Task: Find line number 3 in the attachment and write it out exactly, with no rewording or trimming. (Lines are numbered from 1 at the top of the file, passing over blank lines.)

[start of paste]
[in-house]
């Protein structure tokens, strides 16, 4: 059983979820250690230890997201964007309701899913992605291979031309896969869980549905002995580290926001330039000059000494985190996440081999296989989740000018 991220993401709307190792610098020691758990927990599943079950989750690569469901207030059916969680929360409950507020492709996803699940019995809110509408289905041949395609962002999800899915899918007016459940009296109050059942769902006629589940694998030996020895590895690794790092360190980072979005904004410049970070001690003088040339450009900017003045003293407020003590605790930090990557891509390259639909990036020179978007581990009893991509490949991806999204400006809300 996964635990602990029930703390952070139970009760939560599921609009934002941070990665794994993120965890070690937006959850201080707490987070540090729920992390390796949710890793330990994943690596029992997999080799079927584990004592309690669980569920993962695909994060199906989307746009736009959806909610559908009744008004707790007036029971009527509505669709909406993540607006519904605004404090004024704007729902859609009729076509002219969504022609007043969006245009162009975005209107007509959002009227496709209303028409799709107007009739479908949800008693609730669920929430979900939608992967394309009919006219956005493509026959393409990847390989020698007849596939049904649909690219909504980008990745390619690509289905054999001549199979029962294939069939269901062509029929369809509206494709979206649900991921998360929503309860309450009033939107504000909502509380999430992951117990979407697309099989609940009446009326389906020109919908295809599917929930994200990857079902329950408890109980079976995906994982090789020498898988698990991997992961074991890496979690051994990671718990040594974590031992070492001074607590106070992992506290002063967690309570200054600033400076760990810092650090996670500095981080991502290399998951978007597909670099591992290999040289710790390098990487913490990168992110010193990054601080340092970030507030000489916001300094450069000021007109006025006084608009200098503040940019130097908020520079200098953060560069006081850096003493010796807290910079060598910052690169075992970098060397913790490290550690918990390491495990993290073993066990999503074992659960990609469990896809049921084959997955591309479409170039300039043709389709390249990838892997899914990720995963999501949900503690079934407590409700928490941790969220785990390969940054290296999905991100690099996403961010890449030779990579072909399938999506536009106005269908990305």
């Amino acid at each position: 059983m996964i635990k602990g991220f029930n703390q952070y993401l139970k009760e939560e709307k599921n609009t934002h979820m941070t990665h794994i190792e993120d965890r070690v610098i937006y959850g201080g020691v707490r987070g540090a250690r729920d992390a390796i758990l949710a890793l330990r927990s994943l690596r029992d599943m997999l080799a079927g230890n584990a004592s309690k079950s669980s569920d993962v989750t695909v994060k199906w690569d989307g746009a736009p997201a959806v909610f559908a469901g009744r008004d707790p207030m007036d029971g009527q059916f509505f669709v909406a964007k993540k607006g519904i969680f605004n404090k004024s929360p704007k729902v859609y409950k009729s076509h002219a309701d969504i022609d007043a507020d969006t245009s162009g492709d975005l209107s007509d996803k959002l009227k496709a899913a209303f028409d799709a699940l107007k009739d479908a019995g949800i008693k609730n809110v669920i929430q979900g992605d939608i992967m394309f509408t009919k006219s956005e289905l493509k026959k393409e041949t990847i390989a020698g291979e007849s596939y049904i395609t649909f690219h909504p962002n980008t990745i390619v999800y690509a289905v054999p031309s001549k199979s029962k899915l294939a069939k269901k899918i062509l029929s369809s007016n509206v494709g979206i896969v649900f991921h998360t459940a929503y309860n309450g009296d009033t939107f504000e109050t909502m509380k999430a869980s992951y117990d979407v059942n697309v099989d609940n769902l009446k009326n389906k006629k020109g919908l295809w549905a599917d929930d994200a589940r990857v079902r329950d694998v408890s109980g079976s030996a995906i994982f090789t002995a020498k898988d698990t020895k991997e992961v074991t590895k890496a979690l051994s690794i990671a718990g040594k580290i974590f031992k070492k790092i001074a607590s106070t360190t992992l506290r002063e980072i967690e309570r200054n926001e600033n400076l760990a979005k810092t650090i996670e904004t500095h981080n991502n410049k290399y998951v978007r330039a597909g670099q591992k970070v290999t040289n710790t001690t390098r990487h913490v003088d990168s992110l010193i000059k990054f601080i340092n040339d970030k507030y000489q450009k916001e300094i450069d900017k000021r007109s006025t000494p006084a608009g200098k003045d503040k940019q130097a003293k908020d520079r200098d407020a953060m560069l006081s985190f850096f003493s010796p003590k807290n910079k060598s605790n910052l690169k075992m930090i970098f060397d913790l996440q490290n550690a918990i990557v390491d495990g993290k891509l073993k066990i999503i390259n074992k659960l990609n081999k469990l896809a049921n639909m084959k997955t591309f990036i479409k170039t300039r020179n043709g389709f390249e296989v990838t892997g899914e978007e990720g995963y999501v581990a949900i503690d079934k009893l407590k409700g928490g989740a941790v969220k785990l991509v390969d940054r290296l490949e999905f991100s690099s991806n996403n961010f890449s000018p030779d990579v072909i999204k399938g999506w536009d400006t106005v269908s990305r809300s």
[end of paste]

């Amino acid at each position: 059983m996964i635990k602990g991220f029930n703390q952070y993401l139970k009760e939560e709307k599921n609009t934002h979820m941070t990665h794994i190792e993120d965890r070690v610098i937006y959850g201080g020691v707490r987070g540090a250690r729920d992390a390796i758990l949710a890793l330990r927990s994943l690596r029992d599943m997999l080799a079927g230890n584990a004592s309690k079950s669980s569920d993962v989750t695909v994060k199906w690569d989307g746009a736009p997201a959806v909610f559908a469901g009744r008004d707790p207030m007036d029971g009527q059916f509505f669709v909406a964007k993540k607006g519904i969680f605004n404090k004024s929360p704007k729902v859609y409950k009729s076509h002219a309701d969504i022609d007043a507020d969006t245009s162009g492709d975005l209107s007509d996803k959002l009227k496709a899913a209303f028409d799709a699940l107007k009739d479908a019995g949800i008693k609730n809110v669920i929430q979900g992605d939608i992967m394309f509408t009919k006219s956005e289905l493509k026959k393409e041949t990847i390989a020698g291979e007849s596939y049904i395609t649909f690219h909504p962002n980008t990745i390619v999800y690509a289905v054999p031309s001549k199979s029962k899915l294939a069939k269901k899918i062509l029929s369809s007016n509206v494709g979206i896969v649900f991921h998360t459940a929503y309860n309450g009296d009033t939107f504000e109050t909502m509380k999430a869980s992951y117990d979407v059942n697309v099989d609940n769902l009446k009326n389906k006629k020109g919908l295809w549905a599917d929930d994200a589940r990857v079902r329950d694998v408890s109980g079976s030996a995906i994982f090789t002995a020498k898988d698990t020895k991997e992961v074991t590895k890496a979690l051994s690794i990671a718990g040594k580290i974590f031992k070492k790092i001074a607590s106070t360190t992992l506290r002063e980072i967690e309570r200054n926001e600033n400076l760990a979005k810092t650090i996670e904004t500095h981080n991502n410049k290399y998951v978007r330039a597909g670099q591992k970070v290999t040289n710790t001690t390098r990487h913490v003088d990168s992110l010193i000059k990054f601080i340092n040339d970030k507030y000489q450009k916001e300094i450069d900017k000021r007109s006025t000494p006084a608009g200098k003045d503040k940019q130097a003293k908020d520079r200098d407020a953060m560069l006081s985190f850096f003493s010796p003590k807290n910079k060598s605790n910052l690169k075992m930090i970098f060397d913790l996440q490290n550690a918990i990557v390491d495990g993290k891509l073993k066990i999503i390259n074992k659960l990609n081999k469990l896809a049921n639909m084959k997955t591309f990036i479409k170039t300039r020179n043709g389709f390249e296989v990838t892997g899914e978007e990720g995963y999501v581990a949900i503690d079934k009893l407590k409700g928490g989740a941790v969220k785990l991509v390969d940054r290296l490949e999905f991100s690099s991806n996403n961010f890449s000018p030779d990579v072909i999204k399938g999506w536009d400006t106005v269908s990305r809300s």